IP phone or Internet phone?

IP telephony was all the rage at NetWorld+Interop ’99 Atlanta. But it is far from clear whether some of the people pushing this technology know all that much about IP networks.

A lot of old-line telephony people see IP as just another control and data path that can be used by their existing telephone infrastructures. Some of the same people also understand that IP can be used to decompose traditional phone switches and PBXs into distributed systems, turning what were once very large and expensive boxes into collections of smaller and less expensive boxes. Using IP as a connectivity path and permitting the decentralization of telephone equipment are quite useful things to do. They could even facilitate a more efficient and less expensive telephone network.

Replacing the corporate PBX with a workstation that operates as a controller for inexpensive Ethernet-connected desktop telephones is an attractive idea. But most of the IP telephony backers cannot see past the existing telephony architecture and are reproducing it in an IP environment.

The telephone industry calls that architecture the “Intelligent Network.” This is in direct contrast to the Internet, which commentator David Isenberg has called the “Stupid Network.” Those who want to reproduce the Intelligent Network on top of the Internet may be achieving some efficiencies. But they are missing the most important factor in the success of the Internet and, in the long term, will suffer because of that.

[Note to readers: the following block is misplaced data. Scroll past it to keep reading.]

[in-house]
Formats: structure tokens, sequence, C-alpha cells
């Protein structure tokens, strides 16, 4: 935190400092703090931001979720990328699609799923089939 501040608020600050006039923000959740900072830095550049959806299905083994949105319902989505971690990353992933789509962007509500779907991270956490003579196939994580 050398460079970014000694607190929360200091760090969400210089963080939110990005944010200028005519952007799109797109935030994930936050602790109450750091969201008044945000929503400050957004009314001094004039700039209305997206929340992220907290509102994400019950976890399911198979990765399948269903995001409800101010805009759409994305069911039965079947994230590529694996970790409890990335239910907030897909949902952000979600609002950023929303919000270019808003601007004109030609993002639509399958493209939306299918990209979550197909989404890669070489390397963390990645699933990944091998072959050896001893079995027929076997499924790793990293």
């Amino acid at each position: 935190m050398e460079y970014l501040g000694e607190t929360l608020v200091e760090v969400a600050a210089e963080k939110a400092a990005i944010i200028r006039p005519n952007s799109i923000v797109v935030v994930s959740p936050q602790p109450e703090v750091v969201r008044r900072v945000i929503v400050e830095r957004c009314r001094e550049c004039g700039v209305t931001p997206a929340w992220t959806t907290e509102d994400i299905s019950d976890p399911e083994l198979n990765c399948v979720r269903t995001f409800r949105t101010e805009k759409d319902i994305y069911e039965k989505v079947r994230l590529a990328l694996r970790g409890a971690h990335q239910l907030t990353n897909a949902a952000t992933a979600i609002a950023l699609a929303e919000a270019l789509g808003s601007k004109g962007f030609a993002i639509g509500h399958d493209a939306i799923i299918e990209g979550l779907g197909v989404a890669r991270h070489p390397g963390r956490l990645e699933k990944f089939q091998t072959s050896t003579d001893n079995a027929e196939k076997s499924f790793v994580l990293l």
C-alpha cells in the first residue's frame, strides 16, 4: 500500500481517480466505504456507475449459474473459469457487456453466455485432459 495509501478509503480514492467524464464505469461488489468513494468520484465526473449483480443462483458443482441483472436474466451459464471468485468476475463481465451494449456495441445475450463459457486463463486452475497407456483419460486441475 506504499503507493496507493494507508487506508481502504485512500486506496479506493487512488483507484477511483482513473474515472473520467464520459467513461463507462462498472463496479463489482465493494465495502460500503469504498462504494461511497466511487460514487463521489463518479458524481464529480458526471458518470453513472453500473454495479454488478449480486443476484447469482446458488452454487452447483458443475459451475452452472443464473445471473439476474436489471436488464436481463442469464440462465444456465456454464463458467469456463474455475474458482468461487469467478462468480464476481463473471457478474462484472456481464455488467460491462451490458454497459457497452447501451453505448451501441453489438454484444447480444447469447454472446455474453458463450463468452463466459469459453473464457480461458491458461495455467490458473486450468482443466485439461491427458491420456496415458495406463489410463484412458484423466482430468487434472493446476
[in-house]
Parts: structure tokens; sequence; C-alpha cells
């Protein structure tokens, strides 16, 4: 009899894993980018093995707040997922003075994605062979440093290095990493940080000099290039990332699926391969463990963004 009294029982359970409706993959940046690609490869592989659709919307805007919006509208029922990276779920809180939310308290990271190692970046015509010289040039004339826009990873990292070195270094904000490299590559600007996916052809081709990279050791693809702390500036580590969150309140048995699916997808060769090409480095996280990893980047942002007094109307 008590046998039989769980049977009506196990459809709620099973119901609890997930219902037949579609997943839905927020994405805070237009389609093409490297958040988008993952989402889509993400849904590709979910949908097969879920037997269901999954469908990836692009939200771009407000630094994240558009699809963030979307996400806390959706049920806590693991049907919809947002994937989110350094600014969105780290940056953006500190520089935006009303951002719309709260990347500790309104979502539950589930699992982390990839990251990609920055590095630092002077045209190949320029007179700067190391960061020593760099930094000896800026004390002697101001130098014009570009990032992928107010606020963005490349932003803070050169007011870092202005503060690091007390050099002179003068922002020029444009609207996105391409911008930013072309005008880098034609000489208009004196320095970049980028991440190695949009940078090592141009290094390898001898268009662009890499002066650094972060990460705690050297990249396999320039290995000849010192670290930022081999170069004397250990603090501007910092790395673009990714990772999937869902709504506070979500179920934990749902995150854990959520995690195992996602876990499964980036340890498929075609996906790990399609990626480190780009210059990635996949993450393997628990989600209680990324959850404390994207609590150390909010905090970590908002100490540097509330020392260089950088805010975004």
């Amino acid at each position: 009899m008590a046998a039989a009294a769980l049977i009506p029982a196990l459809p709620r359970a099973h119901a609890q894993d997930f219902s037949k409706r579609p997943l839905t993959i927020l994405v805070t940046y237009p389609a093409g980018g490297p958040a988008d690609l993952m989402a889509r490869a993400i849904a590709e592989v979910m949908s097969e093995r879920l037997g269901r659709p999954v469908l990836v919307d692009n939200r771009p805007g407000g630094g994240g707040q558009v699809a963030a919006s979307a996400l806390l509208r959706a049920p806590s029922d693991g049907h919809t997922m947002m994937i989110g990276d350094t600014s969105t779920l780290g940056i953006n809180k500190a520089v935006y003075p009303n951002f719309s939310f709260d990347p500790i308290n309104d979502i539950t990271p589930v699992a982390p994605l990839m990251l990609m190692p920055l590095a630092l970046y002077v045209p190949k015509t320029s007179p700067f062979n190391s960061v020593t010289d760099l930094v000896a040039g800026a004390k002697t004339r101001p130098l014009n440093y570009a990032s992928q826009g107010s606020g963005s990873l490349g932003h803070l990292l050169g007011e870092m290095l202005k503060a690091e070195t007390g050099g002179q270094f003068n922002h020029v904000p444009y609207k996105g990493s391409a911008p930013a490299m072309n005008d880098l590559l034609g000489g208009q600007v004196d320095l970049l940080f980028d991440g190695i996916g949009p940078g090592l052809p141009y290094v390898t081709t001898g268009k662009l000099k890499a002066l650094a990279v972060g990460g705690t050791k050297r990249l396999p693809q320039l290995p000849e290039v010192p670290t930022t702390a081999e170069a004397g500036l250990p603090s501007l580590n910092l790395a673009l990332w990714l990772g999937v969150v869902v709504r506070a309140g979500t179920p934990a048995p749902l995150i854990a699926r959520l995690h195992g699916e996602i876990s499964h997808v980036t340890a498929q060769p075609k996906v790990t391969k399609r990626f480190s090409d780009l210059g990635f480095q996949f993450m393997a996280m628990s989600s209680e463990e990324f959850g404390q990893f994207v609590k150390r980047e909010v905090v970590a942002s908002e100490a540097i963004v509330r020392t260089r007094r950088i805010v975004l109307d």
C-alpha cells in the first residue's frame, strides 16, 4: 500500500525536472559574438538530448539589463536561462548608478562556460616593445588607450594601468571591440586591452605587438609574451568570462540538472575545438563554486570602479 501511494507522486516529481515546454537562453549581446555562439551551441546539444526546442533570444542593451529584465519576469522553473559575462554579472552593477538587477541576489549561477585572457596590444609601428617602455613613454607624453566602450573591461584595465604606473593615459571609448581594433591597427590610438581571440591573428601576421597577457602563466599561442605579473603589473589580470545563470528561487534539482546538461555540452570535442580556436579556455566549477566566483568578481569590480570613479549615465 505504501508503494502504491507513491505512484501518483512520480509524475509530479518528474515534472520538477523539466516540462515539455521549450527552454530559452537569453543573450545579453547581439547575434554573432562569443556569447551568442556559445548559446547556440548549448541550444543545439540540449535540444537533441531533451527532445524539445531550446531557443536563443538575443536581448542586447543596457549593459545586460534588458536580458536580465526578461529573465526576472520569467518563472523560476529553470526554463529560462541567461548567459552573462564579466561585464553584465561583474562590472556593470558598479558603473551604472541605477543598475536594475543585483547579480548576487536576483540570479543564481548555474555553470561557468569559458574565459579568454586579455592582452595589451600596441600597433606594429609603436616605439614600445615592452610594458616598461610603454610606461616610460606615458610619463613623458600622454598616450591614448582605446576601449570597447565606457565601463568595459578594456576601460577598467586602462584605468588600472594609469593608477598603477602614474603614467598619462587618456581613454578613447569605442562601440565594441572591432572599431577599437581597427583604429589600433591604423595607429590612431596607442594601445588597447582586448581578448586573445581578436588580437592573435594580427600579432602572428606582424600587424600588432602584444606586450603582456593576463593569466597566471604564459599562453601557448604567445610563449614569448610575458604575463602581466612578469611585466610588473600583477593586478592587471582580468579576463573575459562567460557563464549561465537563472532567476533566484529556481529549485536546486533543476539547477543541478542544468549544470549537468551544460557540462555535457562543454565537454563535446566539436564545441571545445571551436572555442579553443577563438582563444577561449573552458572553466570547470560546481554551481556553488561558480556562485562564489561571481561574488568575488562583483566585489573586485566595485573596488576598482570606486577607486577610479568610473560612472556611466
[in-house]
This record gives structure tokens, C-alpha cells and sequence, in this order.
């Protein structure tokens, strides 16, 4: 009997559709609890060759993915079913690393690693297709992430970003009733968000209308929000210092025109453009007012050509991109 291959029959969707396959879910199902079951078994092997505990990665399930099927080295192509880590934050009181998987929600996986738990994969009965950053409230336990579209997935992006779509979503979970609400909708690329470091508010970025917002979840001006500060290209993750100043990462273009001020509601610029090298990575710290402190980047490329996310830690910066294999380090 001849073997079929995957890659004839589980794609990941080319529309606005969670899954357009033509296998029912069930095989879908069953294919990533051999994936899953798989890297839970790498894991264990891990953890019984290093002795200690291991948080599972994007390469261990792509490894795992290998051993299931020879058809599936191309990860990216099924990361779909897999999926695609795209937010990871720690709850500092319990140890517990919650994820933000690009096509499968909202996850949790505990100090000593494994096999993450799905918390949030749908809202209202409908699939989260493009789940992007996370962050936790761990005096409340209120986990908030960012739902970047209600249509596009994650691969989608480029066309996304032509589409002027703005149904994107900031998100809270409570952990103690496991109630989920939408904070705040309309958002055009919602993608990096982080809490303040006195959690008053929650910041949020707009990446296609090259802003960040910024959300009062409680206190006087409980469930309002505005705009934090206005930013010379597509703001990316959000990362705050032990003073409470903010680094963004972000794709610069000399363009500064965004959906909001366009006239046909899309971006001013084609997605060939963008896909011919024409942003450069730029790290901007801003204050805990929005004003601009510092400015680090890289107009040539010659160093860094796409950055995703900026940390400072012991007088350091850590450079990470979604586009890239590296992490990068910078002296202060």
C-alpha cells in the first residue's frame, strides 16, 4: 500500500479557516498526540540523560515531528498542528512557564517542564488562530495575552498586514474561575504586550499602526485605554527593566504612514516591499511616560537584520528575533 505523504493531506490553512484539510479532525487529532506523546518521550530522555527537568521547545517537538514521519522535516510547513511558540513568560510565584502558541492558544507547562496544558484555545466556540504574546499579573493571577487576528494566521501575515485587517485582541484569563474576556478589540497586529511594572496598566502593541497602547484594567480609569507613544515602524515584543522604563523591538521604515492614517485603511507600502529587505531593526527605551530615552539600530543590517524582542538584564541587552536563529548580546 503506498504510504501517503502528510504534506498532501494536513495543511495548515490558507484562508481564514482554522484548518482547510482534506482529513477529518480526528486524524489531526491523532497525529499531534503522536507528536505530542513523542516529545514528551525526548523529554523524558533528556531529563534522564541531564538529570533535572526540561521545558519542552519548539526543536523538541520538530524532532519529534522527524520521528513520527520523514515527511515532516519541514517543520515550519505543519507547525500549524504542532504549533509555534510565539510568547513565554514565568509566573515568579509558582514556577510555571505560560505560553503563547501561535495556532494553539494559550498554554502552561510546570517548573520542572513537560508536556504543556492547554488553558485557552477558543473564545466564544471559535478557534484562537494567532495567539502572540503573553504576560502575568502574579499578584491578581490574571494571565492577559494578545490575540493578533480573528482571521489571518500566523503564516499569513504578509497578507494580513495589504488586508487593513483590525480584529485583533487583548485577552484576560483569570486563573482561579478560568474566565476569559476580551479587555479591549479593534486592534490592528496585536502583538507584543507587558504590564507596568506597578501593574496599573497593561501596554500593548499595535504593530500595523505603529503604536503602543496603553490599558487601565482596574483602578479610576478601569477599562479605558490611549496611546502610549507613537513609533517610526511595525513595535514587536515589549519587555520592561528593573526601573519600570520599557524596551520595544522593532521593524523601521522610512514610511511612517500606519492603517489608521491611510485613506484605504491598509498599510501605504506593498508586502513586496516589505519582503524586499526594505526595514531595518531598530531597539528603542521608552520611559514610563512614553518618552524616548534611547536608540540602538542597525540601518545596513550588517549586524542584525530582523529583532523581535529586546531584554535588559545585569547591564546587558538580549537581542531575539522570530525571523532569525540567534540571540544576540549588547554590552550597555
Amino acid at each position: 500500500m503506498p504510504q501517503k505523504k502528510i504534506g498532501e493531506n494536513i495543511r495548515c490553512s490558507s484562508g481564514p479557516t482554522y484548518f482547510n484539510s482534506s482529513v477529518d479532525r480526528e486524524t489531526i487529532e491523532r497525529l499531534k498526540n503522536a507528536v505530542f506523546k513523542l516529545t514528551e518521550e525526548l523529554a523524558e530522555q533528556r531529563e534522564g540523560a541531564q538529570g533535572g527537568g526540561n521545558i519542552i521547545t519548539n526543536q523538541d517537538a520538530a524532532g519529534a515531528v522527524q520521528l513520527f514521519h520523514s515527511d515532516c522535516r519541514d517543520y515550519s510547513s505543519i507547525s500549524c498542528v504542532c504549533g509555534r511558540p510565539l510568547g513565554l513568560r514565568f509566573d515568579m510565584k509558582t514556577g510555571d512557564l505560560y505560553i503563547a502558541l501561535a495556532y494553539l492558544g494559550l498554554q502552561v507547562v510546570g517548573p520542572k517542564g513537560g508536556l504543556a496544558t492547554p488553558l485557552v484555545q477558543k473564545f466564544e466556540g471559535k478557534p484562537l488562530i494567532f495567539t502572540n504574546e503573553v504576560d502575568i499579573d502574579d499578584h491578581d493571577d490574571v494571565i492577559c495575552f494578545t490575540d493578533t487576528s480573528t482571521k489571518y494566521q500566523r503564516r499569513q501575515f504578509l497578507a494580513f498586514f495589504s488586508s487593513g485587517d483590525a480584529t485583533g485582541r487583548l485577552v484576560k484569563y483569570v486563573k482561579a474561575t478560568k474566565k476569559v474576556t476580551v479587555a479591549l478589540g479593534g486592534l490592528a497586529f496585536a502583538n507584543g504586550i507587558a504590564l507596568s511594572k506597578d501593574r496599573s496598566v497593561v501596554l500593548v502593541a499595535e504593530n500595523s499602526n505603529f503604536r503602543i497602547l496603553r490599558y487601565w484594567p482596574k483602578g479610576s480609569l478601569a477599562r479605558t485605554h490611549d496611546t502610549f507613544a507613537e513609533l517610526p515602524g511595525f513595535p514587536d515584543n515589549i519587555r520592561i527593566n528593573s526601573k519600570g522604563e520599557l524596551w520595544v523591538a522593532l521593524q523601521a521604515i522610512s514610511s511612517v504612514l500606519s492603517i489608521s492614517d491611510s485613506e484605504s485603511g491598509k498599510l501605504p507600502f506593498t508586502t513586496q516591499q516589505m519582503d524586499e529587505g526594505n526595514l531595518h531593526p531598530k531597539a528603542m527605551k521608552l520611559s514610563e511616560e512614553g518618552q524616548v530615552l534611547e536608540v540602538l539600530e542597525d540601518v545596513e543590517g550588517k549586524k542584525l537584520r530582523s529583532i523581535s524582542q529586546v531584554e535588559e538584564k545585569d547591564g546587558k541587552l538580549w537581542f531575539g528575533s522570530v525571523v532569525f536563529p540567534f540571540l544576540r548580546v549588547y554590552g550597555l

Services in the Intelligent Network are provided by the network – actually by servers in the network. But in the Intelligent Network, the servers are seen as part of the network and are run by the same company that runs the rest of the particular Intelligent Network. E-mail and other Internet services, on the other hand, are provided in a peer-to-peer fashion between end users. Or when Internet services are provided by servers, the servers don’t have to be run by an outside network provider.

Historically, it has been quite hard for new services to arise in the Intelligent Network. The service provider has to be convinced that the service will be profitable, determine how to integrate the server functions into its network and deploy the service. In the Internet, new services show up all the time. Individuals can download new applications and independent third parties can create and offer new applications servers anywhere within the ‘Net.

New revenue comes from new services in the telephone business. Without new services, phone companies are just in a food fight over how low they can go with their long distance fees; some companies are now even talking of “free” long-distance if a customer agrees to pay for an Internet account.

If the phone companies stick to the traditional Intelligent Network architecture, they will be marginalized as more agile third parties invent new services and profit from them.

Disclaimer: Marginalized and Harvard do not belong in the same dictionary, and the above view of phone company “clue” is my own.

( Bradner is a consultant with Harvard University’s University Information Systems.)